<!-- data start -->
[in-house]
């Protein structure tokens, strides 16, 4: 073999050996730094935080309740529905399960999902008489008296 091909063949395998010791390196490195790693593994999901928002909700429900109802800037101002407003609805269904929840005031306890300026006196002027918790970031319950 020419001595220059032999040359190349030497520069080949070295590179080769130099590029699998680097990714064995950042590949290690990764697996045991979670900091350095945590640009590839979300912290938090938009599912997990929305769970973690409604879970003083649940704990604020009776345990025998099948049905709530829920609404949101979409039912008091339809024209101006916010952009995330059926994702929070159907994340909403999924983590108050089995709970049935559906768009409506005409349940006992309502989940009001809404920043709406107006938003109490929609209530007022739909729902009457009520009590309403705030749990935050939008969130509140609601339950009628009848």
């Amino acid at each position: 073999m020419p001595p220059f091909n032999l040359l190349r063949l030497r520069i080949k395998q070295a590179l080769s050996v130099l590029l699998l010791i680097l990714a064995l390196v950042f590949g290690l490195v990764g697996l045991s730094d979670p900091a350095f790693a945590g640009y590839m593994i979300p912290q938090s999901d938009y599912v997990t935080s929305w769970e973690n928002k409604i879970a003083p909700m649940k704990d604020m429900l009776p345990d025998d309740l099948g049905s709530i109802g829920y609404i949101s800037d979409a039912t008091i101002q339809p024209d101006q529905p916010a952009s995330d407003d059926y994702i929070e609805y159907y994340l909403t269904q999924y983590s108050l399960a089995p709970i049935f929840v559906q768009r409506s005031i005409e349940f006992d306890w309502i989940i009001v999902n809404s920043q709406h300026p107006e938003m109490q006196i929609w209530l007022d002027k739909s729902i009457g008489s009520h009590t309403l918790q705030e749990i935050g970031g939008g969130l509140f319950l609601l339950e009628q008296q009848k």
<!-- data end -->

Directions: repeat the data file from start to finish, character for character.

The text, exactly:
[in-house]
């Protein structure tokens, strides 16, 4: 073999050996730094935080309740529905399960999902008489008296 091909063949395998010791390196490195790693593994999901928002909700429900109802800037101002407003609805269904929840005031306890300026006196002027918790970031319950 020419001595220059032999040359190349030497520069080949070295590179080769130099590029699998680097990714064995950042590949290690990764697996045991979670900091350095945590640009590839979300912290938090938009599912997990929305769970973690409604879970003083649940704990604020009776345990025998099948049905709530829920609404949101979409039912008091339809024209101006916010952009995330059926994702929070159907994340909403999924983590108050089995709970049935559906768009409506005409349940006992309502989940009001809404920043709406107006938003109490929609209530007022739909729902009457009520009590309403705030749990935050939008969130509140609601339950009628009848």
């Amino acid at each position: 073999m020419p001595p220059f091909n032999l040359l190349r063949l030497r520069i080949k395998q070295a590179l080769s050996v130099l590029l699998l010791i680097l990714a064995l390196v950042f590949g290690l490195v990764g697996l045991s730094d979670p900091a350095f790693a945590g640009y590839m593994i979300p912290q938090s999901d938009y599912v997990t935080s929305w769970e973690n928002k409604i879970a003083p909700m649940k704990d604020m429900l009776p345990d025998d309740l099948g049905s709530i109802g829920y609404i949101s800037d979409a039912t008091i101002q339809p024209d101006q529905p916010a952009s995330d407003d059926y994702i929070e609805y159907y994340l909403t269904q999924y983590s108050l399960a089995p709970i049935f929840v559906q768009r409506s005031i005409e349940f006992d306890w309502i989940i009001v999902n809404s920043q709406h300026p107006e938003m109490q006196i929609w209530l007022d002027k739909s729902i009457g008489s009520h009590t309403l918790q705030e749990i935050g970031g939008g969130l509140f319950l609601l339950e009628q008296q009848k």